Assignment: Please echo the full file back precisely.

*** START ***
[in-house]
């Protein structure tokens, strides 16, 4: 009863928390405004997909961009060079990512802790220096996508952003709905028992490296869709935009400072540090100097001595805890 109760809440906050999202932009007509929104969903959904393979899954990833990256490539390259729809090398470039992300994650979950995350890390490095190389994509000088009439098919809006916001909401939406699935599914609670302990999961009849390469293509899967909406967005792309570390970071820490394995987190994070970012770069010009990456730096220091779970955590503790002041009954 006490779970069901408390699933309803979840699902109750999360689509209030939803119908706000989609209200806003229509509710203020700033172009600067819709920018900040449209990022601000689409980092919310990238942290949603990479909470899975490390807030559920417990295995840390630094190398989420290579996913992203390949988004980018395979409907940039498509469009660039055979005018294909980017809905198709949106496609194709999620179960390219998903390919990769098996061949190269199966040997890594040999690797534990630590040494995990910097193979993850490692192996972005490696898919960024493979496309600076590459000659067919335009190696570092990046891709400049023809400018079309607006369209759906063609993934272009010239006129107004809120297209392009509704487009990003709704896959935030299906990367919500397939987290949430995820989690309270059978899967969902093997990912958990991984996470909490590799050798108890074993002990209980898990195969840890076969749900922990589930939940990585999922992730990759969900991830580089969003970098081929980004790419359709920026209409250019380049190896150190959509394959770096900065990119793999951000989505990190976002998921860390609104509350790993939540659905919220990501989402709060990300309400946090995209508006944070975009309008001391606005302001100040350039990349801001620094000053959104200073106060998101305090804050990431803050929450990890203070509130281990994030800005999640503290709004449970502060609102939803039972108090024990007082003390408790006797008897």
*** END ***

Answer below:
[in-house]
């Protein structure tokens, strides 16, 4: 009863928390405004997909961009060079990512802790220096996508952003709905028992490296869709935009400072540090100097001595805890 109760809440906050999202932009007509929104969903959904393979899954990833990256490539390259729809090398470039992300994650979950995350890390490095190389994509000088009439098919809006916001909401939406699935599914609670302990999961009849390469293509899967909406967005792309570390970071820490394995987190994070970012770069010009990456730096220091779970955590503790002041009954 006490779970069901408390699933309803979840699902109750999360689509209030939803119908706000989609209200806003229509509710203020700033172009600067819709920018900040449209990022601000689409980092919310990238942290949603990479909470899975490390807030559920417990295995840390630094190398989420290579996913992203390949988004980018395979409907940039498509469009660039055979005018294909980017809905198709949106496609194709999620179960390219998903390919990769098996061949190269199966040997890594040999690797534990630590040494995990910097193979993850490692192996972005490696898919960024493979496309600076590459000659067919335009190696570092990046891709400049023809400018079309607006369209759906063609993934272009010239006129107004809120297209392009509704487009990003709704896959935030299906990367919500397939987290949430995820989690309270059978899967969902093997990912958990991984996470909490590799050798108890074993002990209980898990195969840890076969749900922990589930939940990585999922992730990759969900991830580089969003970098081929980004790419359709920026209409250019380049190896150190959509394959770096900065990119793999951000989505990190976002998921860390609104509350790993939540659905919220990501989402709060990300309400946090995209508006944070975009309008001391606005302001100040350039990349801001620094000053959104200073106060998101305090804050990431803050929450990890203070509130281990994030800005999640503290709004449970502060609102939803039972108090024990007082003390408790006797008897």